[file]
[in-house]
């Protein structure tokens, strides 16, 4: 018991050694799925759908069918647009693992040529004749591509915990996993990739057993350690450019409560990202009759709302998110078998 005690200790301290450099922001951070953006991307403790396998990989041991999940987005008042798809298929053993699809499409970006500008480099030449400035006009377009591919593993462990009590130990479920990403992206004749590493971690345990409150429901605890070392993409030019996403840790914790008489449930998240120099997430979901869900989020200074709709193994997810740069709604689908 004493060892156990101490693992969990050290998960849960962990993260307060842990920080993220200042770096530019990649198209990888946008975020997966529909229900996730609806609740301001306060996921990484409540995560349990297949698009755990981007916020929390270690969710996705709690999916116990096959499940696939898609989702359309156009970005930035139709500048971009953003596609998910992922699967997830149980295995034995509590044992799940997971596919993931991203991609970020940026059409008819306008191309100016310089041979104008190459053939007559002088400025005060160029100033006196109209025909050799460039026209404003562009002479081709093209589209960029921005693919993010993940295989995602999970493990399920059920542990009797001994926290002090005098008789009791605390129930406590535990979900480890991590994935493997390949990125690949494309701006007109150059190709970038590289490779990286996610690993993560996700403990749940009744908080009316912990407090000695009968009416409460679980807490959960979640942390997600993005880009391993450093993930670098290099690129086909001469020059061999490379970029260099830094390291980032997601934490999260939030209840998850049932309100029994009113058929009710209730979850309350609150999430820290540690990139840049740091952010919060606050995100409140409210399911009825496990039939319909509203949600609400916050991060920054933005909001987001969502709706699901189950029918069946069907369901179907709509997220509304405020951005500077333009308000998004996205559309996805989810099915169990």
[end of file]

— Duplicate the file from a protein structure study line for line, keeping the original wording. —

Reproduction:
[in-house]
């Protein structure tokens, strides 16, 4: 018991050694799925759908069918647009693992040529004749591509915990996993990739057993350690450019409560990202009759709302998110078998 005690200790301290450099922001951070953006991307403790396998990989041991999940987005008042798809298929053993699809499409970006500008480099030449400035006009377009591919593993462990009590130990479920990403992206004749590493971690345990409150429901605890070392993409030019996403840790914790008489449930998240120099997430979901869900989020200074709709193994997810740069709604689908 004493060892156990101490693992969990050290998960849960962990993260307060842990920080993220200042770096530019990649198209990888946008975020997966529909229900996730609806609740301001306060996921990484409540995560349990297949698009755990981007916020929390270690969710996705709690999916116990096959499940696939898609989702359309156009970005930035139709500048971009953003596609998910992922699967997830149980295995034995509590044992799940997971596919993931991203991609970020940026059409008819306008191309100016310089041979104008190459053939007559002088400025005060160029100033006196109209025909050799460039026209404003562009002479081709093209589209960029921005693919993010993940295989995602999970493990399920059920542990009797001994926290002090005098008789009791605390129930406590535990979900480890991590994935493997390949990125690949494309701006007109150059190709970038590289490779990286996610690993993560996700403990749940009744908080009316912990407090000695009968009416409460679980807490959960979640942390997600993005880009391993450093993930670098290099690129086909001469020059061999490379970029260099830094390291980032997601934490999260939030209840998850049932309100029994009113058929009710209730979850309350609150999430820290540690990139840049740091952010919060606050995100409140409210399911009825496990039939319909509203949600609400916050991060920054933005909001987001969502709706699901189950029918069946069907369901179907709509997220509304405020951005500077333009308000998004996205559309996805989810099915169990």